The elfin face suddenly appeared in the light. “Hurry!”

Mercy jogged after her, her boots sinking into the six inches of snow. “What’s your name?”

“Morrigan.” She dashed ahead of the flashlight’s beam, nimbly avoiding fallen branches and big rocks.

Mercy tried to light both their paths, but Morrigan appeared to have the night vision of a cat. Mercy gave up and focused on not spraining an ankle. No one knows where I am. Her gut twisted at the thought, but she set it aside. Her boyfriend, Truman, and her niece Kaylie knew she’d gone to her cabin for the day, and her vehicle was parked on the side of the road. If someone looked for her, they’d find her.

Hopefully in one piece.

“Morrigan, what happened to your grandmother?” She pushed to keep up with the child.

“I don’t know! She had blood everywhere.”

“How far away is it?”

“We’re almost to the house.”

“We should have driven,” she muttered.

“No, the road to the house twists way up to the north. This way is quicker. There it is!”

Mercy raised the beam of her flashlight. Far ahead she could make out the outline of a small ranch-style home. A dim light shone in one window. No outside lights. She’d never known there was a home in the area. For years she’d driven the old rural road and never seen a hint that someone lived in this particular section of the woods. And I thought I valued my privacy.

The girl dashed up a few crooked concrete steps and pushed open the door. “Grandma!” she shouted.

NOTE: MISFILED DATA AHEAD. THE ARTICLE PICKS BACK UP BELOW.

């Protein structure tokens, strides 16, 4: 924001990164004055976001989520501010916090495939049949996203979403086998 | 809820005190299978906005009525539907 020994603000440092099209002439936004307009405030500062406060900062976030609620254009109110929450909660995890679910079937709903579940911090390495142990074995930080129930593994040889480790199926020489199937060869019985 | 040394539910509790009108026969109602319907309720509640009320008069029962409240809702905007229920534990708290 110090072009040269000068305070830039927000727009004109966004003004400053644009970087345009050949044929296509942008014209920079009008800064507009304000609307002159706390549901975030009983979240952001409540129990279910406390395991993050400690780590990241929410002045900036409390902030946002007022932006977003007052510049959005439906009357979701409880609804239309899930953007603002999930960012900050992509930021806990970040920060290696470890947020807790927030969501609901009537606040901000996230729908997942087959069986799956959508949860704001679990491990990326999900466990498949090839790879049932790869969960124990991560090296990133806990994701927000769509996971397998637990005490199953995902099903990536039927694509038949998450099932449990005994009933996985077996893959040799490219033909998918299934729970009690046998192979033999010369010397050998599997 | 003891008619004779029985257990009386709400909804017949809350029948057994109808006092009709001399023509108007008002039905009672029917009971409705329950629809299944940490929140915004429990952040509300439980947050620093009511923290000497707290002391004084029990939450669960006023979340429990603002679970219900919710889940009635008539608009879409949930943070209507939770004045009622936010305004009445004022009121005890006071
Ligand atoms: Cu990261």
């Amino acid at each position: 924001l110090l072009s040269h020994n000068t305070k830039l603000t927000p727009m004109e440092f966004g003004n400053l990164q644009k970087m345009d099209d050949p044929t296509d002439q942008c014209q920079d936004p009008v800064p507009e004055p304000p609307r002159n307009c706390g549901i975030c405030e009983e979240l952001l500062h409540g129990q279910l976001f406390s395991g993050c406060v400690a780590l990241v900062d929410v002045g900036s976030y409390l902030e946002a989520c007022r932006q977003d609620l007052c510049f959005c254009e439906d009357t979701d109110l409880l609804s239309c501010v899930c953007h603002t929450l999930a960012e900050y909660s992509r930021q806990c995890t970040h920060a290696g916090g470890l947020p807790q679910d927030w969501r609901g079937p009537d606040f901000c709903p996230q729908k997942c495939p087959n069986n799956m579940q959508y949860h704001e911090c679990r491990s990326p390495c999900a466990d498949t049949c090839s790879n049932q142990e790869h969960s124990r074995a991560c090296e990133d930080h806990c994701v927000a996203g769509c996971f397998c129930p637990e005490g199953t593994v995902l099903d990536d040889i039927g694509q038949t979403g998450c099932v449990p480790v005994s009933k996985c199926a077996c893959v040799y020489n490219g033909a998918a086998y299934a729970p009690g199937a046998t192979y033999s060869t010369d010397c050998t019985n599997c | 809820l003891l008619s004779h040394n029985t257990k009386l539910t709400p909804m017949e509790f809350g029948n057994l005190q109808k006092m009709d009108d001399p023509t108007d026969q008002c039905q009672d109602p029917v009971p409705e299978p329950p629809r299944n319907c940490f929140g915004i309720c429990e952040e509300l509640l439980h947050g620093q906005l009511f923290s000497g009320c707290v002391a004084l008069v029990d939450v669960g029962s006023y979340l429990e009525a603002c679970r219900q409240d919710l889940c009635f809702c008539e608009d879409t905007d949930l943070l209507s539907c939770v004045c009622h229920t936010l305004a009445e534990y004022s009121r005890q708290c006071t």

Mercy paused at the bottom of the steps and checked her cell phone for service. Nothing. How am I going to get her grandmother to the Tahoe? I should have insisted on driving.

She carefully entered the dark home, following the sounds of Morrigan’s soft sobbing. She turned on a light switch, but nothing happened. Her flashlight lit up each corner of the room, as she was unwilling to enter the unknown. It smelled of old dust, as if it’d been abandoned for years, but it was fully furnished and there were clear signs of habitation. A book on the end table. A mug next to a stack of magazines. To her right was a minuscule kitchen, its limited counter space crowded with a dish rack and slow cooker.

“She’s in here!” Morrigan called. “Hurry! Please!” The fright in her voice pushed aside Mercy’s common sense, and she plunged down a dark hallway. Following the child’s sounds, she found Morrigan in a bedroom that was poorly lit by a hurricane lamp. Her grandmother sat in an ancient easy chair, its back reclined forty-five degrees. She was a very thin woman, her body barely taking up a fraction of the big chair. A quilt covered her from the neck down. Even in the dim light, Mercy saw it was soaked with blood.

The woman’s head had turned ever so slightly as Mercy entered, and she made a pleading sound. Mercy’s fingers found another useless light switch, so she dropped her bag next to the overstuffed recliner and went down on a knee. Stop the bleeding. “Where are you hurt?” she asked as she gently took the woman’s wrist to check her pulse. It felt like the weak fluttering of a baby bird. The woman made more pleading sounds and tried to sit up. “Hold still,” Mercy told her. “Bring that lamp closer,” she ordered Morrigan. “And hold my flashlight so I can see better.” The girl obeyed, and Mercy caught her breath as she met the woman’s desperate gaze. She pawed Mercy’s arm, her fingers fumbling to grip the fabric of Mercy’s coat as their gazes locked. Her eyes were wet, her lids wrinkled with age, and her sounds grew more urgent.

Can she speak?

Mercy gasped as she slowly pulled back the wet quilt, and Morrigan’s grandmother let out a small cry.